Faced with a financial and economic crisis, G20 leaders pledged at the 2009 Pittsburgh summit to undertake massive reforms in the banking sector in order to prevent a repeat of the meltdown.
Two years later, the heads of the world's most powerful economies meet again this week, at the G20 summit in the French resort of Cannes.
Here is a recap of the three key areas in which regulations were to have been tightened up and of the status of the reforms:
A big chunk of banking reforms fall under the so-called new "Basel III" rules, aimed at making banks more resilient to future shocks by bolstering their capital.
At Pittsburgh, leaders called for stricter rules, to be developed by 2010 and implemented by the end of 2012.
The rules require banks to raise their high-quality, easily accessible, core common equity to 7.0 percent of total assets from the current 2.0 percent.
In addition, regulators have asked 28 of the world's biggest banks to set aside 1.0 to 2.5 percentage points more in Tier 1 capital.
If these large banks decide to increase their size substantially, they would be required to set aside a further 1.0 percentage point.
The list of these 28 big banks should be published during the Cannes summit and the new standards should enter progressively into force from 2013 to early 2019.
But they have been criticised by some bankers as too costly. JP Morgan Chase chief executive Jamie Dimon called the new rules "anti-American" in an interview with Financial Times.
"I'm very close to thinking the United States shouldn't be in Basel anymore," Dimon said.
During the 2009 summit, heads of state said that "excessive" compensation for executives in the banking sector should end as it encourages risk-taking, which accentuated the financial crisis.
The G20 opposed guaranteed multi-year bonuses, urged greater transparency and called on the G20's Financial Stability Board to propose new measures by March 2010.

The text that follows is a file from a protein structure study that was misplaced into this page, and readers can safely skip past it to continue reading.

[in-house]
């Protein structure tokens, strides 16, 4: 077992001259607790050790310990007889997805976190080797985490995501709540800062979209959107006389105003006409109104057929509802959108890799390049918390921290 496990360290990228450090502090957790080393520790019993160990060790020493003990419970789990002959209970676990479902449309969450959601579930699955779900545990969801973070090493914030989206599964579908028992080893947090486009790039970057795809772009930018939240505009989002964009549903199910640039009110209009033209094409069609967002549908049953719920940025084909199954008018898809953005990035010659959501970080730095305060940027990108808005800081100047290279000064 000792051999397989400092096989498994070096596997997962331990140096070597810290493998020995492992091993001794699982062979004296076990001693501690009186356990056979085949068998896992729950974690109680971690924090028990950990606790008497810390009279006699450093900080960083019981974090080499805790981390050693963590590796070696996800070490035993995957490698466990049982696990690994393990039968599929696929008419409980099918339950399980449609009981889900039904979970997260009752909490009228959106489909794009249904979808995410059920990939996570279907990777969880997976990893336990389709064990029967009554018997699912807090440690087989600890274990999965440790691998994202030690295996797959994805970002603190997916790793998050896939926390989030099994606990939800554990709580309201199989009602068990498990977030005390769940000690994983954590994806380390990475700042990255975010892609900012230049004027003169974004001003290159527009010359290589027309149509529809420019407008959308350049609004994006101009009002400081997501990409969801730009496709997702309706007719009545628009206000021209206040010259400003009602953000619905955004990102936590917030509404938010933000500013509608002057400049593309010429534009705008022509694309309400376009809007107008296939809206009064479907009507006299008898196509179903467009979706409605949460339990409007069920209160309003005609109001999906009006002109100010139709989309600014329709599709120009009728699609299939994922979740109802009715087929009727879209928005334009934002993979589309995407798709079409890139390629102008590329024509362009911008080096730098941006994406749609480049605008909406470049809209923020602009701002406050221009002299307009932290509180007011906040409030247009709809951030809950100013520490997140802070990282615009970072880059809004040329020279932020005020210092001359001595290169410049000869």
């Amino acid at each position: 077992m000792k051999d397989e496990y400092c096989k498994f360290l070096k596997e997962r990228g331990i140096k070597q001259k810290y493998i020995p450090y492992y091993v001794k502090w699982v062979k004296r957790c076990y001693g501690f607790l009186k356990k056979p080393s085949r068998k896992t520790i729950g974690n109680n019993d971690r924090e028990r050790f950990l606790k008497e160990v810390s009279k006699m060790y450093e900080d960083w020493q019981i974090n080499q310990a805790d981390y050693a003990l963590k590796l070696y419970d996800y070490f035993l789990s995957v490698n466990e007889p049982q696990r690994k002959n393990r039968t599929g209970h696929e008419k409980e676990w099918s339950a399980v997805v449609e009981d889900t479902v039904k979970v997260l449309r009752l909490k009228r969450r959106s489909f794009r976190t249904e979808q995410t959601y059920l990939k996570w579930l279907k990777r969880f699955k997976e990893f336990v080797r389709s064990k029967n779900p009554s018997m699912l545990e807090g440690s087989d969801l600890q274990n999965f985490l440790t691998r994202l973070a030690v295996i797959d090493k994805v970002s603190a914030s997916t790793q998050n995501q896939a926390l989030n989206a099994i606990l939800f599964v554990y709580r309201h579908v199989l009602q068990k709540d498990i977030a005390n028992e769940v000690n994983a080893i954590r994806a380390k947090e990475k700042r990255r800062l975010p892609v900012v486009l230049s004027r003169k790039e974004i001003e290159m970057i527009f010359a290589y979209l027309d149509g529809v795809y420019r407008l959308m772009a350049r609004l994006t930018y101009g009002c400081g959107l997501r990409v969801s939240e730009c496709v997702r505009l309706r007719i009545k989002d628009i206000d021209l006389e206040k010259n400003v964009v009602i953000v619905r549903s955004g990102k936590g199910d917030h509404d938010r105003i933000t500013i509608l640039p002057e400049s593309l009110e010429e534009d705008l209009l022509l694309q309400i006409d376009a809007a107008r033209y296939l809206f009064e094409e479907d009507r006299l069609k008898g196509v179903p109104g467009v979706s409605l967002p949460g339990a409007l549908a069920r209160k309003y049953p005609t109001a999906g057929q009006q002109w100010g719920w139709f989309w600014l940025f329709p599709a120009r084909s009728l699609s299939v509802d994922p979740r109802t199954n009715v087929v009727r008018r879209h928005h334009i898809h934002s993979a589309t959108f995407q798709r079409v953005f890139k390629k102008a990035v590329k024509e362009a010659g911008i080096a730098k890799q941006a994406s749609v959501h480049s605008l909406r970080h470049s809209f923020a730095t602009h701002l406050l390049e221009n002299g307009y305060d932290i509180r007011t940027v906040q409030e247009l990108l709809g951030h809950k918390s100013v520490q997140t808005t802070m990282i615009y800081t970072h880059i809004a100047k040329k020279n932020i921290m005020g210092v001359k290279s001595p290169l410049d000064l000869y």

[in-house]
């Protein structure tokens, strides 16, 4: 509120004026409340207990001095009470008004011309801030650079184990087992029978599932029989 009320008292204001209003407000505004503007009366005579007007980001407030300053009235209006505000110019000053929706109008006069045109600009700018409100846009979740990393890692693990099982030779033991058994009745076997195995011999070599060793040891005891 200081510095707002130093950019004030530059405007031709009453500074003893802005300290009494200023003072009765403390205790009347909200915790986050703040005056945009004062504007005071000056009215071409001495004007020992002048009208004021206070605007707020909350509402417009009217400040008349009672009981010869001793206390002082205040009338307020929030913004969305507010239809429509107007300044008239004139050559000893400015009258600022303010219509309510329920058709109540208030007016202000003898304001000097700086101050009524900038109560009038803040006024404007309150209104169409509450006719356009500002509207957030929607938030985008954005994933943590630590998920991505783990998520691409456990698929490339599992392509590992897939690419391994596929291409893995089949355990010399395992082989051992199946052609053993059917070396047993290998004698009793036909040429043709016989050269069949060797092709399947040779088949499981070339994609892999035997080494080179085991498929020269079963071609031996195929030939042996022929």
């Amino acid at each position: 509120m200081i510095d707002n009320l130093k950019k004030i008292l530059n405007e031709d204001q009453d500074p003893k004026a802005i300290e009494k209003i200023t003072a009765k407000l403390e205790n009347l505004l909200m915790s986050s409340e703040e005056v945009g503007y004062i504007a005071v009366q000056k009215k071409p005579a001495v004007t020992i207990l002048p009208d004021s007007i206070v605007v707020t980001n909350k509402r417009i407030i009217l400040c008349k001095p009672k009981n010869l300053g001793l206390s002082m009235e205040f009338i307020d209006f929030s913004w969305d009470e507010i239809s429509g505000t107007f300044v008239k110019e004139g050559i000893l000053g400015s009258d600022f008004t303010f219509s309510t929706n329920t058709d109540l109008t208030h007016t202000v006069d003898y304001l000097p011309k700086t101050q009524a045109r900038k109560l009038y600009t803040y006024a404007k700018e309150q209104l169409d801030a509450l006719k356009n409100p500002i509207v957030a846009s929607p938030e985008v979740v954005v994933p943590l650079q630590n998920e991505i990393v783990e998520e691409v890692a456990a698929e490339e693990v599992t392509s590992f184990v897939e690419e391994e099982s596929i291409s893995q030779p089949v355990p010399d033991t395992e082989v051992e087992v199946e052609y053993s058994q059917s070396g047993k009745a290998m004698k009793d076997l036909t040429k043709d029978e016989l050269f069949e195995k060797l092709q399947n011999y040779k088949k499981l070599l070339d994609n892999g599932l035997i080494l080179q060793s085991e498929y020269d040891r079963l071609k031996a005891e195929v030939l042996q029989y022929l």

New principles included axing bonuses when companies perform badly and abolishing "golden parachute" payouts amid mounting public anger over bonuses paid to executives at failing firms.
Regulators said there should be "full implementation" of these principles before the the 2009 bonus round came around.
In March 2010, regulators assessed that financial institutions were still not doing enough to factor in risks when drawing up bonuses.
But by October 2011, regulators said 20 major international banks were found to have made progress and their compensation practices "appear, on average, to be broadly consistent with nearly all elements of the Principles and Standards."
In 2009, G20 leaders asked for reforms of the trillion-dollar derivatives markets that were blamed for helping trigger the global financial crisis.
They have sought specific reforms to be implemented in the so-called OTC (over-the-counter) derivatives markets by end 2012.
In October 2010, global regulators recommended 21 reforms to derivative trading, calling on authorities to increase standardisation in the market, with a central clearing system to ensure orderly settlement of trades.
They also recommended reporting to trade repositories to give authorities a global view of the markets.
But progress has been delayed by debt turmoil in the eurozone.
On October 4, 2011, the European Union finally sealed a deal on regulating OTC derivative trades in the bloc.
New regulations require clearing houses that handle more than five percent of the market in a euro-denominated financial product to be based in the eurozone.
On October 11, regulators urged countries to "aggressively push forward" reforms, warning that few countries "have the legislation or regulations in place to provide the framework for operationalising the commitments."
Britain's financial centre controls three-quarters of the derivatives trade across Europe and half of the trade worldwide.